Life as an athlete is demanding. Society celebrates athletes for “being the first in the building, and the last to leave,” or “never losing focus on their craft.” But in truth, all of us perform better when we feel holistically well, and this requires rest and respite. Here again, athletics programs should create specific areas for athletes to relax. This could be meditation rooms, game rooms, social cafes, nap pods, outdoor gardens and/or other exciting possibilities.
Dickinson College took this approach to heart with its Kline Athletic Center. Foremost, a space for the college’s squash program, the building features indoor and outdoor cafes, an outdoor yoga terrace, and numerous spaces for socialization and relaxation are situated around training and competition zones.
It’s also important institutions don’t create just “a singular” space for athletes to relax. As we learn more and more about neurodiversity—how all of our brains function and react differently — and Diversity, Equity and Inclusion (DEI) it’s important to focus on creating a spectrum of areas for personal choice. Some athletes will find peace in socialization, some in solitude, others in nature – it’s important to try and accommodate all these unique realities in the buildings we create.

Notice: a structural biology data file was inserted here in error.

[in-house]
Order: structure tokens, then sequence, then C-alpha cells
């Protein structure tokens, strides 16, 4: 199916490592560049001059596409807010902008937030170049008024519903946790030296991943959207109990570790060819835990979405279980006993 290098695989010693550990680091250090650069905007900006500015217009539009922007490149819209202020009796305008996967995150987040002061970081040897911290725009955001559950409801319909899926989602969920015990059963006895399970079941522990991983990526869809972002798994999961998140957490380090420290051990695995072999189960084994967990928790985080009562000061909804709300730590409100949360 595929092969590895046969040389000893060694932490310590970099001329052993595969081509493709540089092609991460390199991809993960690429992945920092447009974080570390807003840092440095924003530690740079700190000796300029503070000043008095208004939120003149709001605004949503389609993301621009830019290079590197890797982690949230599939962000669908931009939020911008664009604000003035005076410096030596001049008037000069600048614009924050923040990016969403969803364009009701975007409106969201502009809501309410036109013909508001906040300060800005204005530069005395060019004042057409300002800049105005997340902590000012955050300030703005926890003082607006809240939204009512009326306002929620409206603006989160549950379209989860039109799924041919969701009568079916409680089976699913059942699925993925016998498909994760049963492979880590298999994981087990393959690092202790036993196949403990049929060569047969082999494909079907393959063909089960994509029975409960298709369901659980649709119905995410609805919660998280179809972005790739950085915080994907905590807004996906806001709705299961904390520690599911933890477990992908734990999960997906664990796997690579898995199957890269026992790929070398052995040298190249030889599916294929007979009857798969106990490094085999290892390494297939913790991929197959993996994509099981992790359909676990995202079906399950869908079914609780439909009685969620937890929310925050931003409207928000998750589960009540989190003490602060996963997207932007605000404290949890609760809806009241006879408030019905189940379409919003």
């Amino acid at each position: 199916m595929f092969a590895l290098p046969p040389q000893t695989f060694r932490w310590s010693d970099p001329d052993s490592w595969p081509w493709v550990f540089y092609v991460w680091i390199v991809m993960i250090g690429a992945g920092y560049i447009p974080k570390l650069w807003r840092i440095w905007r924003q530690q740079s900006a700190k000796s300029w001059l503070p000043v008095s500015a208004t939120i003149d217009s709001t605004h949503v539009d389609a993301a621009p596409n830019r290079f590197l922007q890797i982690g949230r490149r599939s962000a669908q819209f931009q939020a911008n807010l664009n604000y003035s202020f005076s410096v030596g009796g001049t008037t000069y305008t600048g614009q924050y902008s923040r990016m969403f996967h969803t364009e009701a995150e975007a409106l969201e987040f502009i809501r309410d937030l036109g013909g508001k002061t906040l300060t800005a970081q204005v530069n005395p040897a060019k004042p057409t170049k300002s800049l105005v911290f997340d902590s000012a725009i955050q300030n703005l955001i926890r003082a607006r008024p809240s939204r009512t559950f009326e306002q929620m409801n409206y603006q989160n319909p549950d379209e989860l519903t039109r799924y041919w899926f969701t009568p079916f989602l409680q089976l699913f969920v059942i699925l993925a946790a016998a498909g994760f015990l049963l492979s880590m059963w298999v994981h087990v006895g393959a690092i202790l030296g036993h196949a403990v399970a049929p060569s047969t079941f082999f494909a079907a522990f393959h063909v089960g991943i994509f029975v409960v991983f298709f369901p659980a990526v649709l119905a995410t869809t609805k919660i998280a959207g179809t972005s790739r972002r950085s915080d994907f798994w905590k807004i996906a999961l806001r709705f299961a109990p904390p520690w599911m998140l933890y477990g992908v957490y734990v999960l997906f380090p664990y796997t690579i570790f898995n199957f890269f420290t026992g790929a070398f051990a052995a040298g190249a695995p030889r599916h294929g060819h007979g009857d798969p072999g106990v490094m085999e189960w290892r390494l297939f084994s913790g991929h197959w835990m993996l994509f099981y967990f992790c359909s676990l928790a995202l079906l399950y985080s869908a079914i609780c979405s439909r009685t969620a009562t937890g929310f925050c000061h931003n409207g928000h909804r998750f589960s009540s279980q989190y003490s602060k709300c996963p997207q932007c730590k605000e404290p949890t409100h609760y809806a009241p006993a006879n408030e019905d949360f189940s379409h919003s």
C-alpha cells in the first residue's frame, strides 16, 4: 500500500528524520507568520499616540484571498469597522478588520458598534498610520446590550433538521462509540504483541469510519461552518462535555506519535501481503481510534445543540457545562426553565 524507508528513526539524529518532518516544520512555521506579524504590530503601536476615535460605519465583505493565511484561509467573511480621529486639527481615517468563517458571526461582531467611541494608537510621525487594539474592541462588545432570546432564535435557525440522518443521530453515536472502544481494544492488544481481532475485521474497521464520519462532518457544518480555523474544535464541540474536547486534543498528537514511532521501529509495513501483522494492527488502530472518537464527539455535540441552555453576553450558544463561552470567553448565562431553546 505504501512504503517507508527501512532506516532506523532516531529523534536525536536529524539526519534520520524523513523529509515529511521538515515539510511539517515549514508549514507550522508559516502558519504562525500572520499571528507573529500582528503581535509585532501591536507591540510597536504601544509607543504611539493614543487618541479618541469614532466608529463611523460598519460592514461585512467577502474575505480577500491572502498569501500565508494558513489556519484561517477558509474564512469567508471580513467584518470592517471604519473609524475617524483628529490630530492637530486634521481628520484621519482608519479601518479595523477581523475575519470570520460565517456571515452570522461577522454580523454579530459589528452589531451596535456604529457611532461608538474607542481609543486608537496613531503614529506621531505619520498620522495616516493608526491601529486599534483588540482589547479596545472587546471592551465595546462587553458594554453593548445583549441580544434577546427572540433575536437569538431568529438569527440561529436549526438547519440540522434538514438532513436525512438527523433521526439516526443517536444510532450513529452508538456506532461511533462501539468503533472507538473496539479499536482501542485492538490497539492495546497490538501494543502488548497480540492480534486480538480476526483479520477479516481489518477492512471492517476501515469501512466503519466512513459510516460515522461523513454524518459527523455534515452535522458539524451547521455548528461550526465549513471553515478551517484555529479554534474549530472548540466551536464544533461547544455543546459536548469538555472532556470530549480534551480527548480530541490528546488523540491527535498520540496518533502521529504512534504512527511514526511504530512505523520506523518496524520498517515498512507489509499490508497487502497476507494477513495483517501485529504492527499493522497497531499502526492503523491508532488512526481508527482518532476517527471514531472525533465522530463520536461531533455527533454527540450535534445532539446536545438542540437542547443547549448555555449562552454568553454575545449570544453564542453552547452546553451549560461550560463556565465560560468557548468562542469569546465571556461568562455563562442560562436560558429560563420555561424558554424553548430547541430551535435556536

Celebrate Mental Fitness with Environmental Graphics
Far too often, environmental graphics and branding can be a bit of an afterthought for institutions when they invest in new athletic facilities. However, prioritizing a graphics program can have great benefits for athletes, coaches, recruits, fans, brand value and more. And, if designed appropriately, they can also promote mental health.
Just as our graphics often celebrate hard work and physical strength, we can devise a plan that also visually supports calm, peace, and asking for help. These graphics can help further reduce stigma and also pivot the conversation on mental health to be more about mental fitness — just as we celebrate physical fitness in our society.
Design isn’t the only way we can or should respond to our athletes’ need for greater mental health support, but it’s a tool we should bring to the fight. By asking for help, the world’s best athletes like Simon Biles are reminding us that many, many of our professional and student-athletes deal with mental health challenges. It’s our responsibility to create spaces designed to help them thrive within and outside of their sport.